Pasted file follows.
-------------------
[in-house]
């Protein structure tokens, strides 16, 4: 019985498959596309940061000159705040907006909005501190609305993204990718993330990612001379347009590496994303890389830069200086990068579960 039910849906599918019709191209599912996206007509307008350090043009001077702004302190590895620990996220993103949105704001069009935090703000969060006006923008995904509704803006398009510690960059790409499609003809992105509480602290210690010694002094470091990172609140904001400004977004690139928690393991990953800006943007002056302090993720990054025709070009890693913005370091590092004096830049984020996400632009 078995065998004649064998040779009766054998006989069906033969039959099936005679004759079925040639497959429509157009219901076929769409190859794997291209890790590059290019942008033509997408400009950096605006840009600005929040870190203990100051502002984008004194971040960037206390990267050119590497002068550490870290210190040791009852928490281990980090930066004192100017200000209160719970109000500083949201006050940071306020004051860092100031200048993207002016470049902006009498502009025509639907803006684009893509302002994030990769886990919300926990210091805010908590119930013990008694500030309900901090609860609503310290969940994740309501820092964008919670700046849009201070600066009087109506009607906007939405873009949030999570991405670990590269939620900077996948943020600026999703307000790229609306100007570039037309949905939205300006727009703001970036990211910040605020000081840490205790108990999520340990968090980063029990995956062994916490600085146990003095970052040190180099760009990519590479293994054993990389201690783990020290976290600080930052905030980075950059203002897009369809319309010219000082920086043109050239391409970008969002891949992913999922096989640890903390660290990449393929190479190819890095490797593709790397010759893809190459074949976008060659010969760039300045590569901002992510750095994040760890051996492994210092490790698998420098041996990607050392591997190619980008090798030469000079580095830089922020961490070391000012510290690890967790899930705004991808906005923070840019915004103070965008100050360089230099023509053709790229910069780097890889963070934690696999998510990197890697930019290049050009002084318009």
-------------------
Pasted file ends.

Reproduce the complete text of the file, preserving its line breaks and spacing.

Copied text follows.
[in-house]
């Protein structure tokens, strides 16, 4: 019985498959596309940061000159705040907006909005501190609305993204990718993330990612001379347009590496994303890389830069200086990068579960 039910849906599918019709191209599912996206007509307008350090043009001077702004302190590895620990996220993103949105704001069009935090703000969060006006923008995904509704803006398009510690960059790409499609003809992105509480602290210690010694002094470091990172609140904001400004977004690139928690393991990953800006943007002056302090993720990054025709070009890693913005370091590092004096830049984020996400632009 078995065998004649064998040779009766054998006989069906033969039959099936005679004759079925040639497959429509157009219901076929769409190859794997291209890790590059290019942008033509997408400009950096605006840009600005929040870190203990100051502002984008004194971040960037206390990267050119590497002068550490870290210190040791009852928490281990980090930066004192100017200000209160719970109000500083949201006050940071306020004051860092100031200048993207002016470049902006009498502009025509639907803006684009893509302002994030990769886990919300926990210091805010908590119930013990008694500030309900901090609860609503310290969940994740309501820092964008919670700046849009201070600066009087109506009607906007939405873009949030999570991405670990590269939620900077996948943020600026999703307000790229609306100007570039037309949905939205300006727009703001970036990211910040605020000081840490205790108990999520340990968090980063029990995956062994916490600085146990003095970052040190180099760009990519590479293994054993990389201690783990020290976290600080930052905030980075950059203002897009369809319309010219000082920086043109050239391409970008969002891949992913999922096989640890903390660290990449393929190479190819890095490797593709790397010759893809190459074949976008060659010969760039300045590569901002992510750095994040760890051996492994210092490790698998420098041996990607050392591997190619980008090798030469000079580095830089922020961490070391000012510290690890967790899930705004991808906005923070840019915004103070965008100050360089230099023509053709790229910069780097890889963070934690696999998510990197890697930019290049050009002084318009």